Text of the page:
Self-Care During Quarantine: How to Stay Fit

While at home, follow these tips for staying fit and healthy.
By Jennifer Conlin, ’83


Read time: 3 minutes

As a U-M student, Stephanie Mansour, ’07, started a weekly aerobics show called “The Big House Beat,” which WOLV TV named best show of the year in 2005. Today, she hosts “Step It Up with Steph” on American Public Television and works with individual clients to reach their weight loss and fitness goals. Michigan Alumnus asked her for tips on how to stay fit during the pandemic, advice she is also currently sharing on the “Today” show as a fitness correspondent.

Get rid of the “all or nothing” mentality.

Some people think the only way to succeed at working out is to work out every day for an hour. If they can’t manage that, they think there is no point in trying. With so much time now at home, this is a good period to work on your fitness level, but start slowly. Try working out for 30 minutes two or three times a week, and gradually add a day. Right now, so many streaming services and apps are offering free workouts, so it is a good time to test different classes. Try Zumba one day, a strength/cardio class another, resistance and stretching, or one of my recorded workouts.

Work out with whatever you have.

Steph At Working Out At HomeDon’t worry if you don’t have equipment at home. Use soup cans, a gallon of milk, the laundry detergent, or even wine bottles as dumbbells. Use a towel or paper plates on the floor to do Pilates, or a broom or mop to help with balance during a workout. Use the couch for squats or, as I recommended on the “Today” show recently, set up an obstacle course in your house and do side jumps over spice jars and run in place by jumping forward and backward over a box of pasta.

While working, watch your posture.

I tend to sit in a folding chair while I am working from home because it forces me to use my muscles to stay comfortable since the chair is not naturally comfortable. Relax your shoulders and then pretend you are squeezing a pencil between your shoulder blades to get your posture correct. At the same time, pull in your abdominals as if you are about to be punched. To mimic a standing desk, work from a high kitchen counter, or stack some books under your computer to get it to the right level for you to work standing. If you are working lying down on the couch, put a pillow under your knees, and make sure your back and arms are propped up a bit to avoid carpal tunnel. Finally, move your workspace around your home. Enjoy the freedom of not being chained to an office desk.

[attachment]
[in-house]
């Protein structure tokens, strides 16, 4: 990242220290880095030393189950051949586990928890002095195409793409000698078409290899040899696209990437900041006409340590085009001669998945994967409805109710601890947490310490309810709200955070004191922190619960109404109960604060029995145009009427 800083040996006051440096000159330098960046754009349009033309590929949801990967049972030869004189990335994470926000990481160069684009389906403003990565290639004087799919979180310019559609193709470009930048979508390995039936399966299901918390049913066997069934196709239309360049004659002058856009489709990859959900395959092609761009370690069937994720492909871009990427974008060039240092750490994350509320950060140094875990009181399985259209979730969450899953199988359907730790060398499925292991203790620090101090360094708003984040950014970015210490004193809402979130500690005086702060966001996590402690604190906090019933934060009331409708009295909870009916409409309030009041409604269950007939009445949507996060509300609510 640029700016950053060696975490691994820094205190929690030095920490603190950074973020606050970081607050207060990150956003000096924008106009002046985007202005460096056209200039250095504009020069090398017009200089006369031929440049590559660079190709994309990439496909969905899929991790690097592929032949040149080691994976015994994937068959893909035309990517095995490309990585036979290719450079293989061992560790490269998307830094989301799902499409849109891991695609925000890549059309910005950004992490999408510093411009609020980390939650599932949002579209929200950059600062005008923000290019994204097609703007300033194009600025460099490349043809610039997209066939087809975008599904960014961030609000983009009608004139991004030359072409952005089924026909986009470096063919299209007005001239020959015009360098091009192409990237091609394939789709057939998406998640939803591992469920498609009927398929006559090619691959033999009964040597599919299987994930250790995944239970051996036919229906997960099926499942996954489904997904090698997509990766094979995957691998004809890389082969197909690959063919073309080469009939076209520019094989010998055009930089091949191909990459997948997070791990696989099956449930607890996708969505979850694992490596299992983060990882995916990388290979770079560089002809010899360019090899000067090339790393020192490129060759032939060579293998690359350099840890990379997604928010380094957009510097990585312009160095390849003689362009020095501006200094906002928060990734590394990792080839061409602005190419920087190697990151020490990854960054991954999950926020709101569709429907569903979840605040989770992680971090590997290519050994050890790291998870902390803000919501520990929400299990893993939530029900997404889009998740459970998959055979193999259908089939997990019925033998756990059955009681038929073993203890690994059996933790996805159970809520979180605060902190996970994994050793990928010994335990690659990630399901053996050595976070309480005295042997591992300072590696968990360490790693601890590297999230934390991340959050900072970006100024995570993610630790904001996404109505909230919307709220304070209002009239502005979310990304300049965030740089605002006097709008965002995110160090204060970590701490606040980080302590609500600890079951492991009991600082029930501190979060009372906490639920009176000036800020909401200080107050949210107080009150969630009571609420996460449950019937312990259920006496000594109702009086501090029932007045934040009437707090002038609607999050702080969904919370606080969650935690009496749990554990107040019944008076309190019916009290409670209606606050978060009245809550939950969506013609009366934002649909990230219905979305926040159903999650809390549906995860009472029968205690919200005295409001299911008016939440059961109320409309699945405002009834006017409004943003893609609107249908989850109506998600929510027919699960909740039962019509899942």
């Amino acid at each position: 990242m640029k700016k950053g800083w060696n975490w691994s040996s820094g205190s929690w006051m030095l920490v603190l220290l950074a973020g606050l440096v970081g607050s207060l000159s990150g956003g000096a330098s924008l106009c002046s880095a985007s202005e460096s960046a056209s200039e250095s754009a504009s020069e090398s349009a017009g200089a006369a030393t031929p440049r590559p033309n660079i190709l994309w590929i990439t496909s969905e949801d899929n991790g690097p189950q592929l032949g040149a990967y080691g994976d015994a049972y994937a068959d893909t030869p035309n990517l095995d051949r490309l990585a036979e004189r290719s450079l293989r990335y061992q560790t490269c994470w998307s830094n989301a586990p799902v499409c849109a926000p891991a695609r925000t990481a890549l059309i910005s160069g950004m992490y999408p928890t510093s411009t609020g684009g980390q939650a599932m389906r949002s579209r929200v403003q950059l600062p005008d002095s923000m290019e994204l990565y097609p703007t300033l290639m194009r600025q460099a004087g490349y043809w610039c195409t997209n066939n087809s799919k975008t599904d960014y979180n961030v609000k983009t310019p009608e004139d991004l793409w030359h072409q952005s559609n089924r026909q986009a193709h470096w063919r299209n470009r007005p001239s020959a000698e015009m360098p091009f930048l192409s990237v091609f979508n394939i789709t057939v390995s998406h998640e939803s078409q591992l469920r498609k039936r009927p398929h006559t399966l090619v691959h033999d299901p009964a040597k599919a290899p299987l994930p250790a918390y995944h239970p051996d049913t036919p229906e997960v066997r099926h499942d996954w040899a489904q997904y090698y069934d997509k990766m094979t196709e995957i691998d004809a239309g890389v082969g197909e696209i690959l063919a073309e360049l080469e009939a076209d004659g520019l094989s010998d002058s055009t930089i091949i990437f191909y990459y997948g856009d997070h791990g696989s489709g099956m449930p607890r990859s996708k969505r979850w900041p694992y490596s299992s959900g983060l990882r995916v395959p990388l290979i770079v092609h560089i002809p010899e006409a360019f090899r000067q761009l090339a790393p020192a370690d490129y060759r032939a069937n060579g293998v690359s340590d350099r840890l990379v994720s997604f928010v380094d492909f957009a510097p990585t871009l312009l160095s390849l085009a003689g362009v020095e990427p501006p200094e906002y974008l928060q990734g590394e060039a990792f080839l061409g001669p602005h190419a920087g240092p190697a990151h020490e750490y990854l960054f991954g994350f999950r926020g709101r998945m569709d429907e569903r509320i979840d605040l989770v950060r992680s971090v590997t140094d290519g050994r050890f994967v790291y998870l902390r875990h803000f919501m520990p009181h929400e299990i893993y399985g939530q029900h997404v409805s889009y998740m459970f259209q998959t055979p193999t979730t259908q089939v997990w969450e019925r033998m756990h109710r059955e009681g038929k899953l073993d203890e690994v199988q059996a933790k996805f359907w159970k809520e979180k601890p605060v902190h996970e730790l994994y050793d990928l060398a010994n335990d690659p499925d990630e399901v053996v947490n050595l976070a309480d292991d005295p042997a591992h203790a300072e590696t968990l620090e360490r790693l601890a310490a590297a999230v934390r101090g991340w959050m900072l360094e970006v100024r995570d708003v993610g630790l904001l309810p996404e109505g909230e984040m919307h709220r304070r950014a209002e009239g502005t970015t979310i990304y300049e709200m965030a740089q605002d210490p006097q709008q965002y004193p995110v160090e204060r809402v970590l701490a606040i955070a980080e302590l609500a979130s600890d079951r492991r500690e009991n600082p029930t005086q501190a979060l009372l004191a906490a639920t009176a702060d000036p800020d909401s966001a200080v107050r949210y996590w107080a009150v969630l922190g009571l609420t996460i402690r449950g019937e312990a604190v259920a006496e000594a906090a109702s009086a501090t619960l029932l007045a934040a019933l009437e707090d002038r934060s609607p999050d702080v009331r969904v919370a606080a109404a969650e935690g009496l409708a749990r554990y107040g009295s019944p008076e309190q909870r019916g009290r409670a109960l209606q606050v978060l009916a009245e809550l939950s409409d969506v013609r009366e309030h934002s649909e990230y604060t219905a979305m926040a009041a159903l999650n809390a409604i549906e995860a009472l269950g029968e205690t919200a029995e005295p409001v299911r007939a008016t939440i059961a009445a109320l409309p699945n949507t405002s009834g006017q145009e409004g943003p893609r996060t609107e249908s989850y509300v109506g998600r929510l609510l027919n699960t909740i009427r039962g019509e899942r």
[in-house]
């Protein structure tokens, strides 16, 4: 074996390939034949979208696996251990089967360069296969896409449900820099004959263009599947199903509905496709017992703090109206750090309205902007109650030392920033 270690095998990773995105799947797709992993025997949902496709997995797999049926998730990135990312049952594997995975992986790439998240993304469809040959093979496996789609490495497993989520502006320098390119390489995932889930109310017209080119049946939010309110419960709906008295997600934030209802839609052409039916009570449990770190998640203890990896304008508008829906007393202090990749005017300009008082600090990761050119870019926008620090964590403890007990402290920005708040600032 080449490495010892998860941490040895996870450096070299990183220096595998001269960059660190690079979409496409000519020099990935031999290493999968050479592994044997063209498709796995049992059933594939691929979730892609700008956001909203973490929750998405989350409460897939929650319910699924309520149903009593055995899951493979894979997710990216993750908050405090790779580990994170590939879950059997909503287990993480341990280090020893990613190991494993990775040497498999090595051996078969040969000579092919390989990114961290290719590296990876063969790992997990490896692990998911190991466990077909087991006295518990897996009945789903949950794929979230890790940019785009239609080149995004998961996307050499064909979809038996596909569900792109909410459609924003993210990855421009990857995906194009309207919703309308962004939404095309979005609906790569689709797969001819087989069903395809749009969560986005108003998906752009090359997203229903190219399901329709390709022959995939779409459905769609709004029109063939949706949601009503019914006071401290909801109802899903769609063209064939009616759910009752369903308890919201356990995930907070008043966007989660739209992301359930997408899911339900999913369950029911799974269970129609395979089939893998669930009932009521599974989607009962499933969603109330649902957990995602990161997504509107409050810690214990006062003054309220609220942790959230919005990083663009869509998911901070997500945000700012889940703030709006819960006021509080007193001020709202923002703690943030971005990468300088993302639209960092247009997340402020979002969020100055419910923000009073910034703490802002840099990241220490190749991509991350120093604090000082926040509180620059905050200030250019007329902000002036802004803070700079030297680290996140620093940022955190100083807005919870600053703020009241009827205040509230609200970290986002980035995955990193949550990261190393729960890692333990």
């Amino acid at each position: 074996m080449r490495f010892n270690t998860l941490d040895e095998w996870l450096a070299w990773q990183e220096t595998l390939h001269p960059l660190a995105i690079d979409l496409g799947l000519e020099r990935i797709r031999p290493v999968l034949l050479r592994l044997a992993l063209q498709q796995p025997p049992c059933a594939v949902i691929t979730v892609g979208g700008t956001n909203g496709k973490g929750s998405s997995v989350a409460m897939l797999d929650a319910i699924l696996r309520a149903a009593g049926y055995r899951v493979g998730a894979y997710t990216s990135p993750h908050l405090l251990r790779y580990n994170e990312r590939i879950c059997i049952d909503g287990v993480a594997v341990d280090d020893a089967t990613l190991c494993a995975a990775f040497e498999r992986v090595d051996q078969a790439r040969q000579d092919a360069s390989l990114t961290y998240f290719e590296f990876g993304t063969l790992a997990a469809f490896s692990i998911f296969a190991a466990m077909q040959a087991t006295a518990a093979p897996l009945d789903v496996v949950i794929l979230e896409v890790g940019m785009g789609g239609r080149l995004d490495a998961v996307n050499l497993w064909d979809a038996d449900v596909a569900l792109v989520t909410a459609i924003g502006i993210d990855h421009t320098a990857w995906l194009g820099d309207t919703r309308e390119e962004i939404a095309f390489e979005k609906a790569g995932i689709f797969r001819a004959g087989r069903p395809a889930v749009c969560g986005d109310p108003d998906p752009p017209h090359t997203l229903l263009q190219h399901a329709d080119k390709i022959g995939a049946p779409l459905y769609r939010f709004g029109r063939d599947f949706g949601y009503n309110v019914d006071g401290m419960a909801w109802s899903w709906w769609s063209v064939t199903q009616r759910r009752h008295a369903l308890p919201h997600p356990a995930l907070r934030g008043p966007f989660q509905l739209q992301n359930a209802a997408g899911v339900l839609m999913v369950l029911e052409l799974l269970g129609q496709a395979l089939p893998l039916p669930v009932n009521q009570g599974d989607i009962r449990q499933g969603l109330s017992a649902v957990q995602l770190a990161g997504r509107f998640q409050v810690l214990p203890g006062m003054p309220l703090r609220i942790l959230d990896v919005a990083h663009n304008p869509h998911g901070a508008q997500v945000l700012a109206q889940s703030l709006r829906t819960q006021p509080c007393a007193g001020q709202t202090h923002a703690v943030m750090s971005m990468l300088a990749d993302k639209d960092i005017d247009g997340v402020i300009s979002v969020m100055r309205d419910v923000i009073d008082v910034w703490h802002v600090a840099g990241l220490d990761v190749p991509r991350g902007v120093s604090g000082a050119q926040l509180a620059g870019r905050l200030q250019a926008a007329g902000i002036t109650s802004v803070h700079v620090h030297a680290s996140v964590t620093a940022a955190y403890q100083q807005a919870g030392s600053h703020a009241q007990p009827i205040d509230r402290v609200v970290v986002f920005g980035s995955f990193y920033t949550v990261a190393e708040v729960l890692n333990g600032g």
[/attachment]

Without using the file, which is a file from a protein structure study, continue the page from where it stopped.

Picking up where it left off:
Enjoy a mental and physical break outside.

If you are currently walking while practicing social distancing, you can make it into a workout with interval walking. Walk fast for one block, then slower on the next. Change directions each day to switch it up. One day take a right outside your home, the next day turn left. Play your favorite music to give yourself a personal pump up while breathing the fresh air. To make my walk more meditative during these anxious times, I sometimes repeat in my head with each step, “I am OK. I am OK.”

Fuel your body with protein.

I spent years not eating well. I would eat a whole pizza or bag of chips and thought I was emotionally eating, but then I learned from a nutritionist the physiology behind eating. Humans are like cars that need gas every 100 miles. Food is our fuel. When we are not eating properly, we feel a low dip. That is when we grab something unhealthy. But if you eat a bit of protein every few hours: a handful of nuts, some seeds, an egg, a piece of meat or fish, along with fruits and vegetables, you won’t find yourself spinning out of control. Knowledge is power. Everyone is also invited to try my 21-Day Challenge where I guide you through weight loss, workouts, and eating a healthier diet. It’s free, and most of us have the time now to try something new!

Jennifer Conlin, ’83, is the deputy editor of Michigan Alumnus.

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